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Banzai

"German M73" Sabre, and Unit Marking Help - 1.A.F.II.l.H.1.

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Banzai

Hello,

 

I purchased this sabre at an auction without the time to properly inspect it, as things were going fast and it was admittedly an impulse buy - that being said I am happy with it :)

 

At first glance, it appears to be a Prussian Issued M73, however when you dive deeper you start to notice some oddities.

 

It has a slightly different handguard profile, the grip is wood bound in wire/string and leather wrapped, normally Prussian M73's have bakelite or wood for Ersatz models.

 

It also has a cuttout for a tassle, which regular M73's do not.

 

It has a different grip retention screw, flat and rounded as opposed to the typical screw with double holes (for armourers tool) as we typically see.

 

It is marked W over 06, for 1906. The maker is Weyersburg, marked under the langet.

 

I have done some research and this may be a "transitional" pattern of the 1811 which started in 1848, dare I say 1811/48... now I'm just making up models Haha. But what does not make sense is that it is dated 1906.

 

Does anyone know what model this is exactly?

 

Is this perhaps another unknown rare/scarce variation of the M73?

 

Lastly, it is unit marked, and this one is giving me the runaround. I believe it to be marked to a Field Artillery & Hussar regiment?

 

It reads 1.A.F.II.l.H.1.

 

Any help is appreciated, photos attached. Unfortunately no scabbard. Thank you!

 

 

 

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Edited by Banzai

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The Prussian

Hi Paul!

This stamp was used by bavarian units.

1.A.F.II.l.H.1.

1st Foot-Artillery-Regiment, II. Bataillon, light ammo-column for howitzers, weapon 1

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Banzai
9 minutes ago, The Prussian said:

Hi Paul!

This stamp was used by bavarian units.

1.A.F.II.l.H.1.

1st Foot-Artillery-Regiment, II. Bataillon, light ammo-column for howitzers, weapon 1

 

Thank you, are you familiar with this sabre model? It is quite unique.

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The Prussian

No, I have no knowledge about sabres or weapons at all. My favourites are histories of formations and units and german uniforms until 1933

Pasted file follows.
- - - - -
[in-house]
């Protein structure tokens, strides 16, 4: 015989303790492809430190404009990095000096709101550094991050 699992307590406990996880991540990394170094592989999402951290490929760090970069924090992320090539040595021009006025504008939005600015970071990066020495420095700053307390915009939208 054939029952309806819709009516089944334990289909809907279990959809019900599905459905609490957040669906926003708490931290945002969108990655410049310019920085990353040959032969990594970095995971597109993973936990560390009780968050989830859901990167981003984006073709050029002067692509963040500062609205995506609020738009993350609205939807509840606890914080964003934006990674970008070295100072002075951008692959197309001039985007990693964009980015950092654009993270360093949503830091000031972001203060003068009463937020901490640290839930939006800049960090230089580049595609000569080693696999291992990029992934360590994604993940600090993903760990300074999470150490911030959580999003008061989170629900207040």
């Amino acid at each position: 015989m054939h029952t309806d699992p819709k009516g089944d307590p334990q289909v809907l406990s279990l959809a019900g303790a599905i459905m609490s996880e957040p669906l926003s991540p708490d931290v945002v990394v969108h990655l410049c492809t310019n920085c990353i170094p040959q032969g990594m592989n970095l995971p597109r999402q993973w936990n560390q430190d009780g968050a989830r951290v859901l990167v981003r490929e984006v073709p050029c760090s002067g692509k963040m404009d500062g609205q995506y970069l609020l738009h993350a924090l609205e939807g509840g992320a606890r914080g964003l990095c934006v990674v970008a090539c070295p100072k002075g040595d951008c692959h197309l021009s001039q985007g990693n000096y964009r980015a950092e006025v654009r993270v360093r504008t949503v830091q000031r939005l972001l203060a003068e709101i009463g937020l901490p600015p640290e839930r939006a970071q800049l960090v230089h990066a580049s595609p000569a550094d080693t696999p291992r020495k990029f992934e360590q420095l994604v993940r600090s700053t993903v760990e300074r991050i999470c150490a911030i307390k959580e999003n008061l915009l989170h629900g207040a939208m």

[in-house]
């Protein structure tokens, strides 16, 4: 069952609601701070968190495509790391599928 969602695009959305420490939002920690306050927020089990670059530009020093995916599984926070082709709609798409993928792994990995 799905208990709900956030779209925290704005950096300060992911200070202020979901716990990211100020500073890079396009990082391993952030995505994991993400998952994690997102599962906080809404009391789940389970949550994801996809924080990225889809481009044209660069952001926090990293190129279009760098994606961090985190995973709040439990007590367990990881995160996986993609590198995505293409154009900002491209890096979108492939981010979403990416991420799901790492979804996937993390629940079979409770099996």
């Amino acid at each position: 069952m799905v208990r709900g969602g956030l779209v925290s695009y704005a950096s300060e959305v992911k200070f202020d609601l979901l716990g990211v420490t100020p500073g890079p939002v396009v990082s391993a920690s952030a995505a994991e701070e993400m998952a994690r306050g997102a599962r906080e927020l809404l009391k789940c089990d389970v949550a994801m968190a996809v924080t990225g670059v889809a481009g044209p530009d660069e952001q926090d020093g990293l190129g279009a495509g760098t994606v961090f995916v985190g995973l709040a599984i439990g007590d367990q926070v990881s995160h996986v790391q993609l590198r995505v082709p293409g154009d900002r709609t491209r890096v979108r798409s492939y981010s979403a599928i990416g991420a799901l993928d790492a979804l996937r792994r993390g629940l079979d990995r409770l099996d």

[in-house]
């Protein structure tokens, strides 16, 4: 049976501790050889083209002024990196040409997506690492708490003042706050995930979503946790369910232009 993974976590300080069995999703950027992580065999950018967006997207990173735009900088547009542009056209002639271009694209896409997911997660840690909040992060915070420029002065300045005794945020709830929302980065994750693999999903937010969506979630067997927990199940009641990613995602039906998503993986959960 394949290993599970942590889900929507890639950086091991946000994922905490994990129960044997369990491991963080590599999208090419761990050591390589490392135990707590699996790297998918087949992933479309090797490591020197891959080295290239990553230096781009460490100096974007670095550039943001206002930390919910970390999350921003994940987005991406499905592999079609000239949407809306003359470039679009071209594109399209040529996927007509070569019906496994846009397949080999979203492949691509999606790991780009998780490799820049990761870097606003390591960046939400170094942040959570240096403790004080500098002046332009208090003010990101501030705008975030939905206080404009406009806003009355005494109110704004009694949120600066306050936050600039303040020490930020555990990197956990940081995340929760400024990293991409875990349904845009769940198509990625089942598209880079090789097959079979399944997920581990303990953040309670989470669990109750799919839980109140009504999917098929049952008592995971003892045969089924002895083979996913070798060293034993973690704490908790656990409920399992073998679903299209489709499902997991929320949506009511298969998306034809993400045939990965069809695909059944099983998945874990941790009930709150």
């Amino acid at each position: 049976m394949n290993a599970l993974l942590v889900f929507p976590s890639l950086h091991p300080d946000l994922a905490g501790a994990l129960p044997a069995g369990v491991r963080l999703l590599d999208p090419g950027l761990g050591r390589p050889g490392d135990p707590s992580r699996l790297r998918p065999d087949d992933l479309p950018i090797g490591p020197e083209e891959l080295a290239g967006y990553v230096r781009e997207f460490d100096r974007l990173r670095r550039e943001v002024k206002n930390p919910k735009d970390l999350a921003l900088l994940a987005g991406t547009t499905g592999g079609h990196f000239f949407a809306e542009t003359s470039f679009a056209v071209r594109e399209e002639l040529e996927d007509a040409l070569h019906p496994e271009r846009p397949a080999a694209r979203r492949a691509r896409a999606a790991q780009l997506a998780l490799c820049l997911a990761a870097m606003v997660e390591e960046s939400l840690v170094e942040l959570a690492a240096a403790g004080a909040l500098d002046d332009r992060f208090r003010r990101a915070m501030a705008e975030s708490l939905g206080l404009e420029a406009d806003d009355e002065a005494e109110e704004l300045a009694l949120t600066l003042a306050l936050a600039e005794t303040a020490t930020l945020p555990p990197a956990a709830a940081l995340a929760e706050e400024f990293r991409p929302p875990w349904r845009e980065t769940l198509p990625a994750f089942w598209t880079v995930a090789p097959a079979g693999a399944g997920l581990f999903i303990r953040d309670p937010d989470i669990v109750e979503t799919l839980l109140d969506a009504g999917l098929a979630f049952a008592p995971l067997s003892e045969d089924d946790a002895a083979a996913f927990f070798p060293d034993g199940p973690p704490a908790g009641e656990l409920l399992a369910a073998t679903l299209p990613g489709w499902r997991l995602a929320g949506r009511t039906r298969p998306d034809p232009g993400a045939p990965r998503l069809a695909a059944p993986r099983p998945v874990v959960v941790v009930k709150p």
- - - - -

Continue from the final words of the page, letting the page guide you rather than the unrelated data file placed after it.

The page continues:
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AndyBsk

Same opinion, sabre is clasical Artillery NCO Sabre, here accepted into army 1906, 1.Fuss Artillery Regt. Nr.1 Ostpreussisches(von Linger), part of I. Army Korps in Koenigsberg, 

possible explanation II.Battalion, leichte Haubitzen Batterie Nr.1. even not the part typical for stamps manual of 1897 directions.

Edited by AndyBsk

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Banzai
6 minutes ago, AndyBsk said:

Same opinion, sabre is clasical Artillery NCO Sabre, here accepted into army 1906, 1.Fuss Artillery Regt. Nr.1 Ostpreussisches(von Linger), part of I. Army Korps in Koenigsberg, 

possible explanation II.Battalion, leichte Haubitzen Batterie Nr.1. even not the part typical for stamps manual of 1897 directions.

 

Thank you Andy. Is this a variant of the M73? It is nearly identical but does have the noted differences.

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AndyBsk

I am not expert on sabres, but it could be continuation of M1811 Bluecher Kavalry sabre, which was lightened version used by Artillery post 1873 and even in DDR post 1949 used as a Officer Sabre, so probably the design were used one of the longest period. 

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aussiesoldier

Gentlemen,

 

The 1873 blade was lighter and longer and rarely issued to troopers. It is normally seen as an issue piece for officers. In 1873 the issue Prussian cavalry sword would have been the sword would have been the Kriegssäbel  M.1852 or KS 52. In 1879 a pipe-back blade was introduced. many of the original KS1852 and KS 1852/79 swords were handed down to Train Battalions, etc.

 

The sword illustrated above would have been issued to artillery units and other elements of the logistics chain.  A virtually unchanged version was issued in 1908.  The blade is broad and heavy.  It is the heaviest sword in my collection.

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AndyBsk

I assume the piece You mentioned in answer is a Kavallerie Saebel M1852. 

Edited by AndyBsk

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